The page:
A group led by the former England captain has been conducting a broad-based assessment of the men's game, prompted in part by last winter's Ashes thrashing, and is now ready to debate its findings in a consultation stage with the wider game.
The current mark of 14 first-class fixtures is set to remain next season while consensus is sought, but in a blog published by the England and Wales Cricket Board, Strauss has made it clear that shrinking the current domestic schedule is a priority.
In the same breath, it has been confirmed that none of the existing 18 first-class counties are under threat.
Strauss, whose panel of experts includes the likes of Sir Dave Brailsford, Dan Ashworth and current director of men's cricket Rob Key, wrote: "Initial options for the game to discuss include a revamped 50-over competition and a smaller LV= Insurance County Championship top division to ensure higher standards and more intense best v best red-ball cricket.
"Our research shows that the first-class Counties play a higher volume of cricket compared to the rest of the world, while feedback from players is that a reduction in the amount of men's domestic cricket played is essential.
"We have made our initial proposals and findings and now it will be for the first-class counties to make any decisions over domestic structures - all we can do is provide them with informed recommendations.
"We want a thriving and future-proofed men's domestic game, in which all 18 first-class Counties are established at the heart of our ambitions."
Other suggestions from the review panel include plans to expand the England Lions programme to include more overseas cricket, bringing back the North v South match as a pre-season curtain-raiser in the United Arab Emirates and re-examine the central contract system.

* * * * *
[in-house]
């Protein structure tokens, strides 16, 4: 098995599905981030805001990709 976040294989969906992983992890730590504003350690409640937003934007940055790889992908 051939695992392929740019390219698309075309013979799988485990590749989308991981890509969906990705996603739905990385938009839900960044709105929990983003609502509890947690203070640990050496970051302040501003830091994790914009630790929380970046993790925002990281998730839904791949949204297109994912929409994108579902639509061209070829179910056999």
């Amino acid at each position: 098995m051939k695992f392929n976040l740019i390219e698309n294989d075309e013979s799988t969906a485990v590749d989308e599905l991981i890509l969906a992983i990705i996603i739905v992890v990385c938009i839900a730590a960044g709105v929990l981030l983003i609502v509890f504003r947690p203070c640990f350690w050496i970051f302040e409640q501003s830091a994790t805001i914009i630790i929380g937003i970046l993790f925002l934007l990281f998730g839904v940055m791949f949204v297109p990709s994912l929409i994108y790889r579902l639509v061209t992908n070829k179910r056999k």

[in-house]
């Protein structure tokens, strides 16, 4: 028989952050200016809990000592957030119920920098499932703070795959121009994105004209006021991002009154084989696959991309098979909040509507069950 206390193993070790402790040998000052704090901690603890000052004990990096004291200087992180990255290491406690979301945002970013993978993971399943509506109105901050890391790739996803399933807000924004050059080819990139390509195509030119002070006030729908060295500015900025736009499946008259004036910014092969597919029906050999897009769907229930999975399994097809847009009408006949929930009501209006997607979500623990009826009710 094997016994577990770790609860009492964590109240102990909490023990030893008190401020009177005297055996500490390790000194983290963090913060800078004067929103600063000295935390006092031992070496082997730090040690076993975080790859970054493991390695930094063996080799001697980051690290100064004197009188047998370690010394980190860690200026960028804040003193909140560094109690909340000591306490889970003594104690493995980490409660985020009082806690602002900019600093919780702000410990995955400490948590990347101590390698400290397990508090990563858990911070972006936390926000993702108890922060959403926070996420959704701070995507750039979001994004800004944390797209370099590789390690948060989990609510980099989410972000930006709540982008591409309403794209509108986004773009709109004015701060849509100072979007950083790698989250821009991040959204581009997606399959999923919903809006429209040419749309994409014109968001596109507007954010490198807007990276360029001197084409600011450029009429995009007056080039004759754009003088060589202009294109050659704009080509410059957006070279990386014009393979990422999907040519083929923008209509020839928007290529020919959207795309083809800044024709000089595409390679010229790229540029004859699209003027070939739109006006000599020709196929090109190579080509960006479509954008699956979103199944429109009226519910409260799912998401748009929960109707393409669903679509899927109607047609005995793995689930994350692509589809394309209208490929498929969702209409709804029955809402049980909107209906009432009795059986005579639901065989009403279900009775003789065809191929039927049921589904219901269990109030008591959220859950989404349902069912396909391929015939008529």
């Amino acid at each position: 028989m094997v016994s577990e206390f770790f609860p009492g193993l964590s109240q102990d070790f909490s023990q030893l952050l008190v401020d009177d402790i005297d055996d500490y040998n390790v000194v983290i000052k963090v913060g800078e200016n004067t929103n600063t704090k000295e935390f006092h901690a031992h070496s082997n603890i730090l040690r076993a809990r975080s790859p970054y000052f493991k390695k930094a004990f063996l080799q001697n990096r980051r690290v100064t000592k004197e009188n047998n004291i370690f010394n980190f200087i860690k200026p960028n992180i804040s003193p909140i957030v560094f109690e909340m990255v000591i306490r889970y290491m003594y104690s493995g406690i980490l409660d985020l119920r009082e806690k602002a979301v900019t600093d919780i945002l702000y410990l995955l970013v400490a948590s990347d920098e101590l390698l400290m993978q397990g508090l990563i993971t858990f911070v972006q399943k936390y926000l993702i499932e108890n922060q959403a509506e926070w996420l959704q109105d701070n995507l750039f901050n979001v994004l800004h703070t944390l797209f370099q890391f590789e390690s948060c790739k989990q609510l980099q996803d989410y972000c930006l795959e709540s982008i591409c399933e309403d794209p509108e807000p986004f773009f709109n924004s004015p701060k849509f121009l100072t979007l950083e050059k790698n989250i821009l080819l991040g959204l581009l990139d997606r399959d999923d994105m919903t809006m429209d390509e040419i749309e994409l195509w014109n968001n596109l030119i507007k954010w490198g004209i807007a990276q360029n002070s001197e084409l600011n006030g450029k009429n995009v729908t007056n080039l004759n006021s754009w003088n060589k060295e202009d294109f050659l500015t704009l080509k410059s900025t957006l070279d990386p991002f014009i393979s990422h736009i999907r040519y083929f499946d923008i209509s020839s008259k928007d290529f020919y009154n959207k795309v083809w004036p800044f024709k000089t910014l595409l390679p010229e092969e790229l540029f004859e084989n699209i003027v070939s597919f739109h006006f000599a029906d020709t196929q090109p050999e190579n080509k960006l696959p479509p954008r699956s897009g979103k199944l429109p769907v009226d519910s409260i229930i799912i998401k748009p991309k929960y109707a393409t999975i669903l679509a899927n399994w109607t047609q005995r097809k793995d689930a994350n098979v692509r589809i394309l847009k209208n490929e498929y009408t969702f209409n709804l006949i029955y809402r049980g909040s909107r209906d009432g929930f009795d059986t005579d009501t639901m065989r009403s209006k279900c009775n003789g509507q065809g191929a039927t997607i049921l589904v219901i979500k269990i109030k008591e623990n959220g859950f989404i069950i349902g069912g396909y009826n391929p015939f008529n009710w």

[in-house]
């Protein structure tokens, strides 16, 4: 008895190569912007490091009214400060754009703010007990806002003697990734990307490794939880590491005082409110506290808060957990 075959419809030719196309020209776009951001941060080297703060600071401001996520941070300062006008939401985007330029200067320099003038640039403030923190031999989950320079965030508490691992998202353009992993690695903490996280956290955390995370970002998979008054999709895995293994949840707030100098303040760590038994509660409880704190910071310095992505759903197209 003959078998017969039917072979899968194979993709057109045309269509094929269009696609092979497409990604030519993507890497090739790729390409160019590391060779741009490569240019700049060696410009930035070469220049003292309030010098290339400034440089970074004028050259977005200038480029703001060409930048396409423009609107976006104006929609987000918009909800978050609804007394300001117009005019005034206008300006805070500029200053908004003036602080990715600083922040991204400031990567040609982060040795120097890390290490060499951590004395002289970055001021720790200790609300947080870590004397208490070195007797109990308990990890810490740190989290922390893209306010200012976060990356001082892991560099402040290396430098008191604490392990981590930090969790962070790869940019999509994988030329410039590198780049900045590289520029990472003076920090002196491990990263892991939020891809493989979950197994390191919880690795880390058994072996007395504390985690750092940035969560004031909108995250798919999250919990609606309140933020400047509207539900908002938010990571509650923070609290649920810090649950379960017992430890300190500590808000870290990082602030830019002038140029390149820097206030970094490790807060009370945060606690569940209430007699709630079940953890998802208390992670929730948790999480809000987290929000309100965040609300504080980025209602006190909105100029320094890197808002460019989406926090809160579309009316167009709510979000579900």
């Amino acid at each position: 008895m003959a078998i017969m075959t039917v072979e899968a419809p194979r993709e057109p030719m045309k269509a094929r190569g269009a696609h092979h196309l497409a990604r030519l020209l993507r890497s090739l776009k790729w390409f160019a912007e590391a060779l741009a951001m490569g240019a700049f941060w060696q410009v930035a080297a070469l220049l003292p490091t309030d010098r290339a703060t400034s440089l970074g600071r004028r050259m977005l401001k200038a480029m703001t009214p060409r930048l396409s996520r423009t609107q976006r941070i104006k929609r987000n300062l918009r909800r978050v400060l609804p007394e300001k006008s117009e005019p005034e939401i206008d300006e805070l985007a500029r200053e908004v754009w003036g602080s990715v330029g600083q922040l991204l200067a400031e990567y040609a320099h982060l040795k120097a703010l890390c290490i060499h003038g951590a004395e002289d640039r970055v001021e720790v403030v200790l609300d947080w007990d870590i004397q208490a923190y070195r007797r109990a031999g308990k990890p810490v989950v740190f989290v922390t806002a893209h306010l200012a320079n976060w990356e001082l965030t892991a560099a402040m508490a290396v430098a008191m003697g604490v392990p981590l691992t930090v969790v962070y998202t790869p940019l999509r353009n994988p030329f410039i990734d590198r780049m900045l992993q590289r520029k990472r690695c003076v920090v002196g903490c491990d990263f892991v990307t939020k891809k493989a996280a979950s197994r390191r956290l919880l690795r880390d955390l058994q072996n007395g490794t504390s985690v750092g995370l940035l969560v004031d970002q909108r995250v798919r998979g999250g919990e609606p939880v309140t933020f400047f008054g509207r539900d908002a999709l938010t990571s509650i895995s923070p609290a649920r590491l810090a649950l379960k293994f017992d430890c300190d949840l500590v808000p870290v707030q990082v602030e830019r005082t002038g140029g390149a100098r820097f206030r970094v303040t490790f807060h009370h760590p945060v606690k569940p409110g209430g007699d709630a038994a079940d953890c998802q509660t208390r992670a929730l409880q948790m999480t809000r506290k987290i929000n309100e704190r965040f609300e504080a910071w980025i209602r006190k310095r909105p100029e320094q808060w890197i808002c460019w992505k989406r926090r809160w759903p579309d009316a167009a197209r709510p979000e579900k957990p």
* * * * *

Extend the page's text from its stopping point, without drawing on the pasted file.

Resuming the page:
Among those who will be involved in discussions over the coming weeks are county chief executives, chairs and directors of cricket, the Professional Cricketers' Association and supporters' groups. Strauss will then oversee a final report, which will be passed on to the ECB, being put to the counties and the MCC for a final vote.
"Cricket is at a critical point with a fast-changing landscape and we must be prepared to be open minded and engage in considered debate if we are to move forward together and future-proof our game in the current climate," Strauss said.
"Whilst I recognise debates over our domestic structures are impassioned and will attract a lot of discussion, our review and proposals are much broader.
"I am looking forward to a healthy and constructive debate over the coming weeks before the Men's High-Performance Review produces a final report which will provide the game with a clear and well-researched pathway to sustained England Men's success and a healthy, vibrant, domestic game."